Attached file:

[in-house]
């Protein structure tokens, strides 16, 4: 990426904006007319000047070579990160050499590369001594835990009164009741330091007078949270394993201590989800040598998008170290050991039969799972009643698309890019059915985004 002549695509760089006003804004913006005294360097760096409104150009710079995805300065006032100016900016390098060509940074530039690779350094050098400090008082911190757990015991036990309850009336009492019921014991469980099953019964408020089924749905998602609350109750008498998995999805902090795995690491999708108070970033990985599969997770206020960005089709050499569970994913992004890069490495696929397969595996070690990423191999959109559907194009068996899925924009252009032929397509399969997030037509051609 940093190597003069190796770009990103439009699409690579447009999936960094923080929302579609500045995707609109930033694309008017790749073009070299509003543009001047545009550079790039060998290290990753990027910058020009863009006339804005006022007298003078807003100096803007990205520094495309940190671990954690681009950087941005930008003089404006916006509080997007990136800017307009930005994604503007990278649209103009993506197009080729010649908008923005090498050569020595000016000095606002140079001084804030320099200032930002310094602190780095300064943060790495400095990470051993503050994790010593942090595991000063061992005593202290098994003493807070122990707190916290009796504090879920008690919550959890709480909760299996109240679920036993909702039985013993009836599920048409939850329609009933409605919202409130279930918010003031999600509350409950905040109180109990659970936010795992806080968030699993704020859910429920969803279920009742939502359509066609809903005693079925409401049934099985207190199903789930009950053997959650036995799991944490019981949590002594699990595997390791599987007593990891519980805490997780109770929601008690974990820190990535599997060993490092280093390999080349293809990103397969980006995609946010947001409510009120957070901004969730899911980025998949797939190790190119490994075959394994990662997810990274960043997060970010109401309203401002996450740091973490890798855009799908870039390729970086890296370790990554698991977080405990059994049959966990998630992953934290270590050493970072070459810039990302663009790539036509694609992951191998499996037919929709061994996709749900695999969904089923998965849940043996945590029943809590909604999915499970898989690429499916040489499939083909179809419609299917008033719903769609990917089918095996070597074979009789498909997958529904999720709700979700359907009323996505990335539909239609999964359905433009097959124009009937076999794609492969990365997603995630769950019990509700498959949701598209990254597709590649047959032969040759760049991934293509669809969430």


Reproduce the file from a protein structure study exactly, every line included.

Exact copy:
[in-house]
């Protein structure tokens, strides 16, 4: 990426904006007319000047070579990160050499590369001594835990009164009741330091007078949270394993201590989800040598998008170290050991039969799972009643698309890019059915985004 002549695509760089006003804004913006005294360097760096409104150009710079995805300065006032100016900016390098060509940074530039690779350094050098400090008082911190757990015991036990309850009336009492019921014991469980099953019964408020089924749905998602609350109750008498998995999805902090795995690491999708108070970033990985599969997770206020960005089709050499569970994913992004890069490495696929397969595996070690990423191999959109559907194009068996899925924009252009032929397509399969997030037509051609 940093190597003069190796770009990103439009699409690579447009999936960094923080929302579609500045995707609109930033694309008017790749073009070299509003543009001047545009550079790039060998290290990753990027910058020009863009006339804005006022007298003078807003100096803007990205520094495309940190671990954690681009950087941005930008003089404006916006509080997007990136800017307009930005994604503007990278649209103009993506197009080729010649908008923005090498050569020595000016000095606002140079001084804030320099200032930002310094602190780095300064943060790495400095990470051993503050994790010593942090595991000063061992005593202290098994003493807070122990707190916290009796504090879920008690919550959890709480909760299996109240679920036993909702039985013993009836599920048409939850329609009933409605919202409130279930918010003031999600509350409950905040109180109990659970936010795992806080968030699993704020859910429920969803279920009742939502359509066609809903005693079925409401049934099985207190199903789930009950053997959650036995799991944490019981949590002594699990595997390791599987007593990891519980805490997780109770929601008690974990820190990535599997060993490092280093390999080349293809990103397969980006995609946010947001409510009120957070901004969730899911980025998949797939190790190119490994075959394994990662997810990274960043997060970010109401309203401002996450740091973490890798855009799908870039390729970086890296370790990554698991977080405990059994049959966990998630992953934290270590050493970072070459810039990302663009790539036509694609992951191998499996037919929709061994996709749900695999969904089923998965849940043996945590029943809590909604999915499970898989690429499916040489499939083909179809419609299917008033719903769609990917089918095996070597074979009789498909997958529904999720709700979700359907009323996505990335539909239609999964359905433009097959124009009937076999794609492969990365997603995630769950019990509700498959949701598209990254597709590649047959032969040759760049991934293509669809969430």